Ready to Take Talent Attraction Further? Start Thinking Like a Brand Manager
For talent acquisition professionals to elevate the value of their function, there must be some strategic business case that links talent attraction strategies to the bottom line. But are there mechanisms that can be applied from consumer branding to do this? Examining HR through the branding lens provides the answer.
The Control Levers
As HR professionals learn to think like brand managers, they can leverage the control levers of product, price, place and promotion through the talent perspective. Adding a fifth ‘P’ to this mix—people—helps establish the commonality between marketing and HR. Let’s take a look at each of these levers further:
Typically, when we think of a product, we think of consumer goods or items sold on the shelf. But what if we thought of the HR product as the organizational brand or culture? When thinking like a brand manager, you can identify the personality of your cultural brand to help tell your authentic story. Our practice calls upon the combination of archetypes to express a company’s cultural brand. Organizations most often embody one particular archetype, but may also score reasonably high in other areas.
While place in marketing is generally where products or services are exchanged, this concept is slightly altered for the HR professional. Place, through the talent lens, is the work environment that exists in and characterizes the organization. More specifically, place is the culture that is created and resides in each company. How can HR managers address the culture in their organization? The answer is by engaging in the cultural discovery process. Understanding your organizational brand allows you to better manage your work environment and leverages the strength of your employment brand.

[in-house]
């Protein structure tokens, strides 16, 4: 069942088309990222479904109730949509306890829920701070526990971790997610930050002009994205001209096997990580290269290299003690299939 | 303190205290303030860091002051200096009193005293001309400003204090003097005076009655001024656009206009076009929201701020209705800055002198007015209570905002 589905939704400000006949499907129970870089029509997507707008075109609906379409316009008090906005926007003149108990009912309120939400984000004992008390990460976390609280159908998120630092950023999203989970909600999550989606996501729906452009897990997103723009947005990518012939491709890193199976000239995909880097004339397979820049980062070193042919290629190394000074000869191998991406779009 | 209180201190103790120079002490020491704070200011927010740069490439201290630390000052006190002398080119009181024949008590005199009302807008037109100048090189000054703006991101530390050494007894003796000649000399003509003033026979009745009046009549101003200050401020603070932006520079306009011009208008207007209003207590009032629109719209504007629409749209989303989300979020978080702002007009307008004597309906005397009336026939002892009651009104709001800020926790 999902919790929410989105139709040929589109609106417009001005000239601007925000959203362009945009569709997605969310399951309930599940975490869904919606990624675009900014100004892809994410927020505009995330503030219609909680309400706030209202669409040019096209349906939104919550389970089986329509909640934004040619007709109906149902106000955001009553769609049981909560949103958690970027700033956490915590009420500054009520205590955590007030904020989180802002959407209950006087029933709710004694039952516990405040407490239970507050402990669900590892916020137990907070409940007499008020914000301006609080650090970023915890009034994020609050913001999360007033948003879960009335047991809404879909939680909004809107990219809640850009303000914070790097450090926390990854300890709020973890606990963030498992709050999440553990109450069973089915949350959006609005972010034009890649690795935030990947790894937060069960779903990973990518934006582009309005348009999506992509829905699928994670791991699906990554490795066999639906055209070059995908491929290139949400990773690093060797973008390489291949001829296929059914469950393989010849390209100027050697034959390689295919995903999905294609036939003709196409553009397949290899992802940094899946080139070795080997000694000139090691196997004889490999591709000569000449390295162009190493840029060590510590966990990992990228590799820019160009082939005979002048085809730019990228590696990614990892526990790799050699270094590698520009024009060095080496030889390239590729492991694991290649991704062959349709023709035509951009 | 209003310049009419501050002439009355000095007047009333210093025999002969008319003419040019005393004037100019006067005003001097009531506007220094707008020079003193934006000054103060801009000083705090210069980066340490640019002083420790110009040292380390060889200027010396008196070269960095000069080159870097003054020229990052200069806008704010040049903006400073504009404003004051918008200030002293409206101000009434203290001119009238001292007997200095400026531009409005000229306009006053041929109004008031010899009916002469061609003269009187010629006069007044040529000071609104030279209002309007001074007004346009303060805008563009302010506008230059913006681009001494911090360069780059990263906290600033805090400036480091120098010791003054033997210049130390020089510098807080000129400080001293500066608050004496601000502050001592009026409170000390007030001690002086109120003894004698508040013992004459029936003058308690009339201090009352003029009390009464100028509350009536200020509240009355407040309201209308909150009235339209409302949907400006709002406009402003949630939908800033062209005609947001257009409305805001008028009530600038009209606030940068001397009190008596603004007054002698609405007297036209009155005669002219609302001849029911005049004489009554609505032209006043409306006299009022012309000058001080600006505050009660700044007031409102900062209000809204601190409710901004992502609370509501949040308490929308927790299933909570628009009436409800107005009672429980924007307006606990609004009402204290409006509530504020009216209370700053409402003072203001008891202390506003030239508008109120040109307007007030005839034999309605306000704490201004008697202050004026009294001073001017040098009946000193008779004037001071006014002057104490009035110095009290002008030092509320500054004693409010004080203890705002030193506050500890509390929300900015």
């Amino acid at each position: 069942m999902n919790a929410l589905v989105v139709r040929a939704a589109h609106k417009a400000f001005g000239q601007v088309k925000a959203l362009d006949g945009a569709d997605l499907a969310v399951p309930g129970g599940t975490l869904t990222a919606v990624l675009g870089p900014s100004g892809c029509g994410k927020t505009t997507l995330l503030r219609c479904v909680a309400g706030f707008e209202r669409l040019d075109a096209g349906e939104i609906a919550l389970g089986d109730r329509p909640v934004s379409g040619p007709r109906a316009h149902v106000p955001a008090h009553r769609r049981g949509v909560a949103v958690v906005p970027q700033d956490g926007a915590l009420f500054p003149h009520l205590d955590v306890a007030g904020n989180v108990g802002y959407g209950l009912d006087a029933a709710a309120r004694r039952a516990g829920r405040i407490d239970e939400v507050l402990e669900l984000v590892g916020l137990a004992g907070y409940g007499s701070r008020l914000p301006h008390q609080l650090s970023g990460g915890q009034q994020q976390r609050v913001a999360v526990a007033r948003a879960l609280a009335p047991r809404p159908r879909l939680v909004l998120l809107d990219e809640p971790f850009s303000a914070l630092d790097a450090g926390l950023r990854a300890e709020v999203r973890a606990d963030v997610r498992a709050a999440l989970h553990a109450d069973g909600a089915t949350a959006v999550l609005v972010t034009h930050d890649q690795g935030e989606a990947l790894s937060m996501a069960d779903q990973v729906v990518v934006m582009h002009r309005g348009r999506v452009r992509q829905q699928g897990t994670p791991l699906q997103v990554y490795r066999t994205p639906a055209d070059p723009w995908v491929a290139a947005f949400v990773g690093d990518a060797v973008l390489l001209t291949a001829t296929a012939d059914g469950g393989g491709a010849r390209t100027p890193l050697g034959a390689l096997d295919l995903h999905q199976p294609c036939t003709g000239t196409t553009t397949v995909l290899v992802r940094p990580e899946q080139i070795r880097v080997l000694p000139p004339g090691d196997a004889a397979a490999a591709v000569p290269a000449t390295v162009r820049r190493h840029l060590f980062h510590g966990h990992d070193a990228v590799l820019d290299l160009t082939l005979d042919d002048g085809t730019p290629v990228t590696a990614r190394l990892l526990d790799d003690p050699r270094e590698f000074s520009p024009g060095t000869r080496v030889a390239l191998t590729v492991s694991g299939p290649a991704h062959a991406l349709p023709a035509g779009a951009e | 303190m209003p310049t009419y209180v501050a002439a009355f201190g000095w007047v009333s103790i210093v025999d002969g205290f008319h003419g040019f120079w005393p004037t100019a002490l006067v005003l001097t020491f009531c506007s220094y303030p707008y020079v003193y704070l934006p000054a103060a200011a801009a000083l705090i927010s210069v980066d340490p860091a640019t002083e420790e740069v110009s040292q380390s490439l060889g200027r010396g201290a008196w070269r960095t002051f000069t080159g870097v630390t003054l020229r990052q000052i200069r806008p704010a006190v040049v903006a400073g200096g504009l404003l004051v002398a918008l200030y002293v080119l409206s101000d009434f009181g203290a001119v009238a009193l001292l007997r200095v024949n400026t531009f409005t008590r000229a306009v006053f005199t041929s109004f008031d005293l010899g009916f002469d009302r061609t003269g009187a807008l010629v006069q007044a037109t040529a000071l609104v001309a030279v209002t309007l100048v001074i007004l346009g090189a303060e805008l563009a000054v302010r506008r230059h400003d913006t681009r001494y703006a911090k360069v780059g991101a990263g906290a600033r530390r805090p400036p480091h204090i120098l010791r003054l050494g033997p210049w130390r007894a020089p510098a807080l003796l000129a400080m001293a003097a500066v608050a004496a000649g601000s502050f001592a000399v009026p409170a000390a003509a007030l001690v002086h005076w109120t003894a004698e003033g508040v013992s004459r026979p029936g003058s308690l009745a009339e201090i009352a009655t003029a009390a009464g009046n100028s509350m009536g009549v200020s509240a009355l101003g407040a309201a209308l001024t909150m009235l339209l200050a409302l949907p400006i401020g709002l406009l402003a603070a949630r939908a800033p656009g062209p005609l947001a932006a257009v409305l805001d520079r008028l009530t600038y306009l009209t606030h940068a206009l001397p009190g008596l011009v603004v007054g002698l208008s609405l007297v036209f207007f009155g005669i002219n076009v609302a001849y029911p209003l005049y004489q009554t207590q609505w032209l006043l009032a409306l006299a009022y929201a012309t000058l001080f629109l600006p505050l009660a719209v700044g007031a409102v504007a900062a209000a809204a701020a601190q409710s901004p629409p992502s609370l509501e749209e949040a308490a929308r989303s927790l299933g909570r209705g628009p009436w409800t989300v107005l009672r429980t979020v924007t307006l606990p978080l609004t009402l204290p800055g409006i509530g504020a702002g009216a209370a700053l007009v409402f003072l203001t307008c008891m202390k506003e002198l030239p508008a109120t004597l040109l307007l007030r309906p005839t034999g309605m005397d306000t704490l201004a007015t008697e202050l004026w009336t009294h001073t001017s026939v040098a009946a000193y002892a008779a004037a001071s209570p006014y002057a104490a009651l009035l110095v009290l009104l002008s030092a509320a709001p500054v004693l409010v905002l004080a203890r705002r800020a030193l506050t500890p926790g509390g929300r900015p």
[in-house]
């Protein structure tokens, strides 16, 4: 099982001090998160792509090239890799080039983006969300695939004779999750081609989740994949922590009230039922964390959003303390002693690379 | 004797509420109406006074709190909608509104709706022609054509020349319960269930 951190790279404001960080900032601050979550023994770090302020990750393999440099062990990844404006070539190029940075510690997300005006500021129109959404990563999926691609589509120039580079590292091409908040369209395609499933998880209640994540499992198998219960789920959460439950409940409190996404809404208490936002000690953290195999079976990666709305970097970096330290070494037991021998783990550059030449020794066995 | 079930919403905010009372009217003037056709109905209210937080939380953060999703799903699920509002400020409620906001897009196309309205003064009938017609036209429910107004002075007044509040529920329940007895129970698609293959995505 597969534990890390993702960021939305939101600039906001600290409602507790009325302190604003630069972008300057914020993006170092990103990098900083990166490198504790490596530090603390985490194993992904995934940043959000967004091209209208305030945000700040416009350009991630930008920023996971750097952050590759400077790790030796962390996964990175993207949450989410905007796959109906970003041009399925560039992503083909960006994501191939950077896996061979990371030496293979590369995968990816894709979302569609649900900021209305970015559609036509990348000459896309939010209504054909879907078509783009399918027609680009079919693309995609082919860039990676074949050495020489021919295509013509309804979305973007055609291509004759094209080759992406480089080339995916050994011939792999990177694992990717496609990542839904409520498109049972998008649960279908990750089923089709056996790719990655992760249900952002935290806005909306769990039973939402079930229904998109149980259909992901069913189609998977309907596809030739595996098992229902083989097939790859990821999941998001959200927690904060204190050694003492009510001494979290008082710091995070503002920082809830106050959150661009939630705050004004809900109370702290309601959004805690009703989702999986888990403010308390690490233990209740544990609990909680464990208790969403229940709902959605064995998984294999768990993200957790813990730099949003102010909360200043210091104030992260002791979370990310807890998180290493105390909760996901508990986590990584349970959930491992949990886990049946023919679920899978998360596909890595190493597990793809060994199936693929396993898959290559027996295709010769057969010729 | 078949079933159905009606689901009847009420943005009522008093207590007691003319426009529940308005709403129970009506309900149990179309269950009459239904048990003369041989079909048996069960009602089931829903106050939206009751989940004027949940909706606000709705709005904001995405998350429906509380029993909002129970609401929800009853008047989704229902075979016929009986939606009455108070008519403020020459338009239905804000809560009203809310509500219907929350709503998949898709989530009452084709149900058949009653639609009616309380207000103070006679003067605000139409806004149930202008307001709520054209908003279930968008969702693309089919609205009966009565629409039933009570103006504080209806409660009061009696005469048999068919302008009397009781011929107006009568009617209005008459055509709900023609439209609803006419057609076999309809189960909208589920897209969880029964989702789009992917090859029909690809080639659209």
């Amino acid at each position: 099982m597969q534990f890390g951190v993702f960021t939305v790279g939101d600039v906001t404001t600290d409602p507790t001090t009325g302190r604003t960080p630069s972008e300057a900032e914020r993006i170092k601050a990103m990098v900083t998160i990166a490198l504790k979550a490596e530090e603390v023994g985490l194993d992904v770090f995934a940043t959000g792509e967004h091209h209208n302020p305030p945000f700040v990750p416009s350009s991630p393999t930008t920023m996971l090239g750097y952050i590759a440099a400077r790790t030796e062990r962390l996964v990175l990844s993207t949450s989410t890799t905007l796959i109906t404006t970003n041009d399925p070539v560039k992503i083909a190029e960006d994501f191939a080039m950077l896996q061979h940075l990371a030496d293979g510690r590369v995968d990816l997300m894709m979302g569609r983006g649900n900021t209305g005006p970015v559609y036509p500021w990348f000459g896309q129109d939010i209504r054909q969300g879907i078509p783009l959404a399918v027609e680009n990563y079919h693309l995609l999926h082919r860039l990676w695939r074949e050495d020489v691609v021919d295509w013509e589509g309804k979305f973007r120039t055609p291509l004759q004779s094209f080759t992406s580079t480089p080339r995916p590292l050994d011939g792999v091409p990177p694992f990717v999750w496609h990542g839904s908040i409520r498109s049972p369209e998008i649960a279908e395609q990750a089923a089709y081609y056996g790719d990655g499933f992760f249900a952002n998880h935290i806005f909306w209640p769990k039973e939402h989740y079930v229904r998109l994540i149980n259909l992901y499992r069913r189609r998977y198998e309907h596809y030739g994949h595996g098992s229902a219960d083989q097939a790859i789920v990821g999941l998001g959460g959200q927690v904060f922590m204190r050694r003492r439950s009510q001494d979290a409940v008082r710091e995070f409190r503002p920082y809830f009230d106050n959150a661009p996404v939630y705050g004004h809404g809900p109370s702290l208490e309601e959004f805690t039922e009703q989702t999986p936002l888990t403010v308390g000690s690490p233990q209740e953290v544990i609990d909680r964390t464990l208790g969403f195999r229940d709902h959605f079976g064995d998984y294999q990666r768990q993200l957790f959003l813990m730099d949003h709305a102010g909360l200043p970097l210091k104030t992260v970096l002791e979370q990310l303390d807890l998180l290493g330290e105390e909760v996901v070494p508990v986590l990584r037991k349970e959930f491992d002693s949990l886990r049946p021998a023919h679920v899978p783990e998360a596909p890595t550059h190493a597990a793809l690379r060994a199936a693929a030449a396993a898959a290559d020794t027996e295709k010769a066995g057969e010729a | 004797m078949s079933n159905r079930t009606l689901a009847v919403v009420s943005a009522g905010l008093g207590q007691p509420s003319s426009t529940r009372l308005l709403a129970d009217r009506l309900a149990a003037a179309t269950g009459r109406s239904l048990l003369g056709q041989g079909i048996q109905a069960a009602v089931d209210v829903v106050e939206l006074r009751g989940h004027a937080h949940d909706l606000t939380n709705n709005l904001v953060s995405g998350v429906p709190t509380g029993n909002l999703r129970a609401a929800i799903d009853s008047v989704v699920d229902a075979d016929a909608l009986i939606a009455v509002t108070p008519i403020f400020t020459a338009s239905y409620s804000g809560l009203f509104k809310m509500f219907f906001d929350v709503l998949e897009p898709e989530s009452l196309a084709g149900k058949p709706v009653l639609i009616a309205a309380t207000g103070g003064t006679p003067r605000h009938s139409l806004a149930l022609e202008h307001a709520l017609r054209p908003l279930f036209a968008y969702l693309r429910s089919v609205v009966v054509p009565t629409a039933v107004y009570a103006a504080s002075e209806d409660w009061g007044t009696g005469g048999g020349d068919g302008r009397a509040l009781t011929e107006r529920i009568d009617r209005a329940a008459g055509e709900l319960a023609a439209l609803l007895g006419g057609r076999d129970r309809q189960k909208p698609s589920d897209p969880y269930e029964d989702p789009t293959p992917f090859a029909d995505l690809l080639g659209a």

To brand managers, price is a key component of the marketing mix. The price at which products and services are sold determines the demand of the product. But how can we apply price as a control lever to HR? The answer is simple. Price equates to the reward and recognition we use to attract top talent and retain employees. In other words, how can we appeal to the head and heart of each employee?
Thinking and acting like brand managers, we must make sure that employees feel recognized for their achievements and accomplishments. We must also ensure that employee referral programs make it easy and enticing for existing employees to refer other good candidates. By using the price mechanism in this fashion, we emphasize the value that employees have in creating and maintaining organizational culture.
The promotional aspect of marketing allows companies to showcase their products and services through creative expression and through traditional or non-traditional media. The same is true for HR managers. Articulating and expressing messages that reflect the organization’s culture are crucial for successful recruitment and retention. Tactical development of recruitment marketing, career sites or other materials aid in the expression of these promotional efforts. Ultimately, promotion from an HR perspective can enhance the recognition and strength of your cultural brand and make the entire recruitment process more efficient and cost-effective.
Four + One
By examining the four P’s of marketing through the HR lens, it’s clear that when HR managers view their organizational culture, work environment, reward and recognition programs and recruitment and retention materials as brand managers, they can leverage the power of their practice more fully. This way of thinking also creates a commonality between marketing and HR teams. But what is this connection? People.
In any organization, marketing and HR typically operate with relatively separate purposes. Yet when the common vision of these departments centers on people, the value of HR as a strategic branding tool is significantly enhanced. By thinking and acting like a brand manager, you can apply tried and true consumer branding methods to your employment branding strategy—leveraging your true cultural identity to attract, connect with and retain top talent.